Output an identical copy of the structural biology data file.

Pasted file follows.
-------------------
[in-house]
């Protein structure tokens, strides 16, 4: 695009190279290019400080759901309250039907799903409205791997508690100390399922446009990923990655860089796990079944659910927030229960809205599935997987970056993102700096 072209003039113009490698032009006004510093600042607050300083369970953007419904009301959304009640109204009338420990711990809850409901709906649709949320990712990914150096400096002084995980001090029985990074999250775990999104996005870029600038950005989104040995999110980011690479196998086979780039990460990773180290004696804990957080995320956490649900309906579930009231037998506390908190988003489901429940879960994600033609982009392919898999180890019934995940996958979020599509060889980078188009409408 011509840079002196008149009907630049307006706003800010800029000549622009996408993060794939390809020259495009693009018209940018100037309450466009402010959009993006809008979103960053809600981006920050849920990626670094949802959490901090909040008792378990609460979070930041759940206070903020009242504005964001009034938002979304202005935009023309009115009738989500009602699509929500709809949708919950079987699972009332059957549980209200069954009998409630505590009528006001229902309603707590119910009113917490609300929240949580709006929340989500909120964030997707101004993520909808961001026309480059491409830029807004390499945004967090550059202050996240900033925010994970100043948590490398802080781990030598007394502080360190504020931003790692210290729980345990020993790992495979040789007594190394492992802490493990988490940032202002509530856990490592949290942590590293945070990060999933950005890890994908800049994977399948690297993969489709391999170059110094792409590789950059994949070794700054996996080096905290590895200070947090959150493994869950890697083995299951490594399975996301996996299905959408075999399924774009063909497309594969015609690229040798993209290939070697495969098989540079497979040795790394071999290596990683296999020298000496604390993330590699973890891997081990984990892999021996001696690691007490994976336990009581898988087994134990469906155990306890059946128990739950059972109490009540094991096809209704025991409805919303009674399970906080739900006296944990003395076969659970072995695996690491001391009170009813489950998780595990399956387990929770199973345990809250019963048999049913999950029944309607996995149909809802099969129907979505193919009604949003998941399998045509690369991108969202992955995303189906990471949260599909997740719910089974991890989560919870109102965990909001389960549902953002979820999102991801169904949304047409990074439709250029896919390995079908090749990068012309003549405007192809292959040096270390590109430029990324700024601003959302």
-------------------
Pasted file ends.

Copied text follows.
[in-house]
């Protein structure tokens, strides 16, 4: 695009190279290019400080759901309250039907799903409205791997508690100390399922446009990923990655860089796990079944659910927030229960809205599935997987970056993102700096 072209003039113009490698032009006004510093600042607050300083369970953007419904009301959304009640109204009338420990711990809850409901709906649709949320990712990914150096400096002084995980001090029985990074999250775990999104996005870029600038950005989104040995999110980011690479196998086979780039990460990773180290004696804990957080995320956490649900309906579930009231037998506390908190988003489901429940879960994600033609982009392919898999180890019934995940996958979020599509060889980078188009409408 011509840079002196008149009907630049307006706003800010800029000549622009996408993060794939390809020259495009693009018209940018100037309450466009402010959009993006809008979103960053809600981006920050849920990626670094949802959490901090909040008792378990609460979070930041759940206070903020009242504005964001009034938002979304202005935009023309009115009738989500009602699509929500709809949708919950079987699972009332059957549980209200069954009998409630505590009528006001229902309603707590119910009113917490609300929240949580709006929340989500909120964030997707101004993520909808961001026309480059491409830029807004390499945004967090550059202050996240900033925010994970100043948590490398802080781990030598007394502080360190504020931003790692210290729980345990020993790992495979040789007594190394492992802490493990988490940032202002509530856990490592949290942590590293945070990060999933950005890890994908800049994977399948690297993969489709391999170059110094792409590789950059994949070794700054996996080096905290590895200070947090959150493994869950890697083995299951490594399975996301996996299905959408075999399924774009063909497309594969015609690229040798993209290939070697495969098989540079497979040795790394071999290596990683296999020298000496604390993330590699973890891997081990984990892999021996001696690691007490994976336990009581898988087994134990469906155990306890059946128990739950059972109490009540094991096809209704025991409805919303009674399970906080739900006296944990003395076969659970072995695996690491001391009170009813489950998780595990399956387990929770199973345990809250019963048999049913999950029944309607996995149909809802099969129907979505193919009604949003998941399998045509690369991108969202992955995303189906990471949260599909997740719910089974991890989560919870109102965990909001389960549902953002979820999102991801169904949304047409990074439709250029896919390995079908090749990068012309003549405007192809292959040096270390590109430029990324700024601003959302």